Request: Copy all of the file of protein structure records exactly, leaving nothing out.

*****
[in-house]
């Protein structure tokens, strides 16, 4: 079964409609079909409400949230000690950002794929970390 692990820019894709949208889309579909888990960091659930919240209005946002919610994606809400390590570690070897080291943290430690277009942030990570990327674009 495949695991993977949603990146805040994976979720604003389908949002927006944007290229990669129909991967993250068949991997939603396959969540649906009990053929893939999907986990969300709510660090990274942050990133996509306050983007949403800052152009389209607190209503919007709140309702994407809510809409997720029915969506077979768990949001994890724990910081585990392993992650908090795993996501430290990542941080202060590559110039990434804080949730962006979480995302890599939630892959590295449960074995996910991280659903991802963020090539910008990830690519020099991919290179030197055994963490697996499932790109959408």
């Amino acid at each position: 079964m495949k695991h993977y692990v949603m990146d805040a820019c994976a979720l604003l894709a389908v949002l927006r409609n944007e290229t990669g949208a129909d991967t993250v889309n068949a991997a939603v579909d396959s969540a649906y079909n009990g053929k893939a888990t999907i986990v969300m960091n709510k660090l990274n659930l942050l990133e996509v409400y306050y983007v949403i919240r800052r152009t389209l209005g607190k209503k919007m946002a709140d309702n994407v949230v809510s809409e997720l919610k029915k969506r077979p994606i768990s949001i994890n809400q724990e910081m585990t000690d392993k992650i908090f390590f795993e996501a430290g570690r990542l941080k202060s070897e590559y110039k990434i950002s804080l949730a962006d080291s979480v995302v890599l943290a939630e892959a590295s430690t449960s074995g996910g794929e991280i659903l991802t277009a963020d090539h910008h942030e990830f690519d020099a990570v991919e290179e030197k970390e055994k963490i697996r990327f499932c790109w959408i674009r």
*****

[in-house]
């Protein structure tokens, strides 16, 4: 079964409609079909409400949230000690950002794929970390 692990820019894709949208889309579909888990960091659930919240209005946002919610994606809400390590570690070897080291943290430690277009942030990570990327674009 495949695991993977949603990146805040994976979720604003389908949002927006944007290229990669129909991967993250068949991997939603396959969540649906009990053929893939999907986990969300709510660090990274942050990133996509306050983007949403800052152009389209607190209503919007709140309702994407809510809409997720029915969506077979768990949001994890724990910081585990392993992650908090795993996501430290990542941080202060590559110039990434804080949730962006979480995302890599939630892959590295449960074995996910991280659903991802963020090539910008990830690519020099991919290179030197055994963490697996499932790109959408």
């Amino acid at each position: 079964m495949k695991h993977y692990v949603m990146d805040a820019c994976a979720l604003l894709a389908v949002l927006r409609n944007e290229t990669g949208a129909d991967t993250v889309n068949a991997a939603v579909d396959s969540a649906y079909n009990g053929k893939a888990t999907i986990v969300m960091n709510k660090l990274n659930l942050l990133e996509v409400y306050y983007v949403i919240r800052r152009t389209l209005g607190k209503k919007m946002a709140d309702n994407v949230v809510s809409e997720l919610k029915k969506r077979p994606i768990s949001i994890n809400q724990e910081m585990t000690d392993k992650i908090f390590f795993e996501a430290g570690r990542l941080k202060s070897e590559y110039k990434i950002s804080l949730a962006d080291s979480v995302v890599l943290a939630e892959a590295s430690t449960s074995g996910g794929e991280i659903l991802t277009a963020d090539h910008h942030e990830f690519d020099a990570v991919e290179e030197k970390e055994k963490i697996r990327f499932c790109w959408i674009r």